Its Arabic inscription reads ''Moses is the messenger of God" - apparently a Jewish variant on the Islamic credo "Mohammed is the messenger of God."


Only four other coins are known to have this inscription.


The Khazars were believed to have converted to Judaism - possibly the only nation to do so - after their ruler invited Christian, Islamic and Jewish theologians to demonstrate the merits of their different faiths to his court.


Although many written sources describe the Khazars as Jews, few objects have been found in excavations in Russia to confirm these reports. The Khazar coin is thus important evidence.


But for visitors to the exhibition who are neither numismatists nor historians, the most fascinating exhibits are the hundreds of silver armlets.


The armlets are linked in bunches, indicating that they were used as money with a set weight, rather than jewellery.


Agencies via Xinhua


TOPICS: Culture/Society; Extended News; Foreign Affairs; News/Current Events
KEYWORDS: ancientnavigation; archaeology; buddha; coin; dig; discovery; ggg; godsgravesglyphs; gold; helgo; history; india; khazars; romanempire; scandinavia; silver; spillingshoard; sweden; thevikings; treasure; viking; vikings
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I love this stuff.
1 posted on 06/28/2002 5:47:42 PM PDT by vannrox
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To: vannrox
If you ever find youself in York, England, check out the Jorvik Viking Centre.

They take you through the ruins of a settlement and then through a re-creation which includes the possible smells!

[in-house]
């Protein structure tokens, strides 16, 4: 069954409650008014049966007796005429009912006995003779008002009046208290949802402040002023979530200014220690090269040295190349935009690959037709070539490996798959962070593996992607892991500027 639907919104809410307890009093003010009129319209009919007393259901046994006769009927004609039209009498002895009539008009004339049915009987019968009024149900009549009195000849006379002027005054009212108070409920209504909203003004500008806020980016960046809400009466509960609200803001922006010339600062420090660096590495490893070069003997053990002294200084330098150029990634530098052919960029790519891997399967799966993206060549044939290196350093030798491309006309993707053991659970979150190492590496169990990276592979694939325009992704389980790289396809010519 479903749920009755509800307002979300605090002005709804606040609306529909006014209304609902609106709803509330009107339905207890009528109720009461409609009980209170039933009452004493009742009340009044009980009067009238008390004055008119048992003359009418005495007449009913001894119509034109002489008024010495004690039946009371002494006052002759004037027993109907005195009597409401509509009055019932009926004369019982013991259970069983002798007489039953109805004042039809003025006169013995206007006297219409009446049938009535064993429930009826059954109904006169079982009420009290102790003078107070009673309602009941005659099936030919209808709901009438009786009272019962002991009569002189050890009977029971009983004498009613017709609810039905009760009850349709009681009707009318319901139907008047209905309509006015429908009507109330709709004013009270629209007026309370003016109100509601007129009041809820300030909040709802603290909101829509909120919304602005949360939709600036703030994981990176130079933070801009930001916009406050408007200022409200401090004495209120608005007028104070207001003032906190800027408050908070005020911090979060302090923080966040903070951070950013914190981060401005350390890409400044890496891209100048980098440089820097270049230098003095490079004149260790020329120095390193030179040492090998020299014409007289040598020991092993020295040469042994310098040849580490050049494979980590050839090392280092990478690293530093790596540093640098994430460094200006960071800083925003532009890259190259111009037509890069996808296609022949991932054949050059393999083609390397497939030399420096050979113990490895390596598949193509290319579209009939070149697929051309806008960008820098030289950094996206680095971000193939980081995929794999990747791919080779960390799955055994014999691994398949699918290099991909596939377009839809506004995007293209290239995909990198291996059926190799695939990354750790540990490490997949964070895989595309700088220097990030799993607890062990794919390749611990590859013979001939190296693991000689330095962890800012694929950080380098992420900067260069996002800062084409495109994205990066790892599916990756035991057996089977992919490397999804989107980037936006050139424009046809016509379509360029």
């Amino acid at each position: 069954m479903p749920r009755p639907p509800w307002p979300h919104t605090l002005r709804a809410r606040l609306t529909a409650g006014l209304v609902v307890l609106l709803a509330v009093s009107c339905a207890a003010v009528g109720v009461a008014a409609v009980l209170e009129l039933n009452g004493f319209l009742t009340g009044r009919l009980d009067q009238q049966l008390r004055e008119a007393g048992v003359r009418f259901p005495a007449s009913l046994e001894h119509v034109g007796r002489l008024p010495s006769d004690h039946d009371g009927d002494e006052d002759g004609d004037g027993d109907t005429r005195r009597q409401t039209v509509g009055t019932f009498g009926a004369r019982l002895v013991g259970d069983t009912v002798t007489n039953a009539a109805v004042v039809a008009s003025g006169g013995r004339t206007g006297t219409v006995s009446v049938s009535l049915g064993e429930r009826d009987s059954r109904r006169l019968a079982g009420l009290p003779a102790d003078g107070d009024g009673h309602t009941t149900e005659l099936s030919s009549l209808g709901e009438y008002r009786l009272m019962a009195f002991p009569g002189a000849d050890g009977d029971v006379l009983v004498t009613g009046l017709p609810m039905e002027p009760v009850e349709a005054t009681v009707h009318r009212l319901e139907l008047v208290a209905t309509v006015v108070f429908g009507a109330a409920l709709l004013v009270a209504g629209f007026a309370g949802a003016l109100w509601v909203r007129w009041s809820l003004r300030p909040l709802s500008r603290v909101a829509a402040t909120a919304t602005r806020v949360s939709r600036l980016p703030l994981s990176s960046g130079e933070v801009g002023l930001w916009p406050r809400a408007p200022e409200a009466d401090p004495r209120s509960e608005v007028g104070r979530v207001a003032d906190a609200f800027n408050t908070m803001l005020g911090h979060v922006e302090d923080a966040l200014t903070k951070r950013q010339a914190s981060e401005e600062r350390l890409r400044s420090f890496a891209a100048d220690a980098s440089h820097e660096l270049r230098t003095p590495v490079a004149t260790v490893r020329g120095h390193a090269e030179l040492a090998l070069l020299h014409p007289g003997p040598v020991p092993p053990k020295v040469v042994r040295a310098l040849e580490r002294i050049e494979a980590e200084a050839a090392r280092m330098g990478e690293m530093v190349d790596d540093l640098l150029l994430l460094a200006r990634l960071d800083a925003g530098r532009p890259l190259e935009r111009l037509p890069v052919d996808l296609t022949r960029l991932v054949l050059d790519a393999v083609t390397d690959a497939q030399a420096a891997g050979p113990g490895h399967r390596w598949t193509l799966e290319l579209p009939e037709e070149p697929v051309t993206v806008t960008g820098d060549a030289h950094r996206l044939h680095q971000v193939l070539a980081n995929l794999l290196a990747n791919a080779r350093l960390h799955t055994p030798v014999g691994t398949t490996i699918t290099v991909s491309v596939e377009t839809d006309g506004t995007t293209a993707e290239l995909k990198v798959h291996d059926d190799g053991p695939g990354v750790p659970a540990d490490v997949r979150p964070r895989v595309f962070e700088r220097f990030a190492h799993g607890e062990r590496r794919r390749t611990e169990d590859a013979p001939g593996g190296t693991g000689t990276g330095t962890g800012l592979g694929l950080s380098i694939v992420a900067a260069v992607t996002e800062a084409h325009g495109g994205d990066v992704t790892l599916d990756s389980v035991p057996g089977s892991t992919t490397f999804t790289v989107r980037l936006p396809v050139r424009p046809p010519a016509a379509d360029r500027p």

It's fabulous.
2 posted on 06/28/2002 6:15:41 PM PDT by lizma
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To: Cinnamon Girl
Some interesting history here in this article.
3 posted on 06/28/2002 6:34:18 PM PDT by Shermy
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To: vannrox; blam
Great post. An amazing array of places for those coins to come from. I especially like the part about the Khazars. (Are these the people form whom Khazakstan is named?)
4 posted on 06/28/2002 6:38:52 PM PDT by r9etb
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To: vannrox
The site's proximity to one of Gotland's main natural harbours, may be one clue.

Wi not trei a holiday in Sweden this yer?

See the loveli lakes ...

5 posted on 06/28/2002 6:43:03 PM PDT by strela
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To: vannrox
In the ninth century, the silver money of the Arabs was the most common coinage in Scandinavia

Factoid alert:
Islamic coin, eh?

6 posted on 06/28/2002 6:46:56 PM PDT by RightWhale
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To: vannrox
Good post....thanks.
7 posted on 06/28/2002 6:57:36 PM PDT by Icthus
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To: vannrox
Given the Swedish government's tax rates, the farmer should take a hint from his Viking ancestors and also bury his money.
8 posted on 06/28/2002 7:22:09 PM PDT by The Great RJ
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To: The Great RJ
Given the Swedish government's tax rates, the farmer should take a hint from his Viking ancestors and also bury his money.

the Swedish government has already confiscated the treasure that was found on the farmer's property! To my way of thinking the government STOLE the treasure from its rightful owner. Damn socialists.

9 posted on 06/28/2002 7:45:27 PM PDT by Swordmaker
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To: vannrox
"with crops that year infected by lice,"

Lice? First time I ever heard of crops getting lice.

Very cool find indeed. We seem to be getting a lot of very cool finds lately.

a.cricket

10 posted on 06/28/2002 7:49:19 PM PDT by another cricket
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To: Swordmaker
the Swedish government has already confiscated the treasure that was found on the farmer's property! To my way of thinking the government STOLE the treasure from its rightful owner. Damn socialists.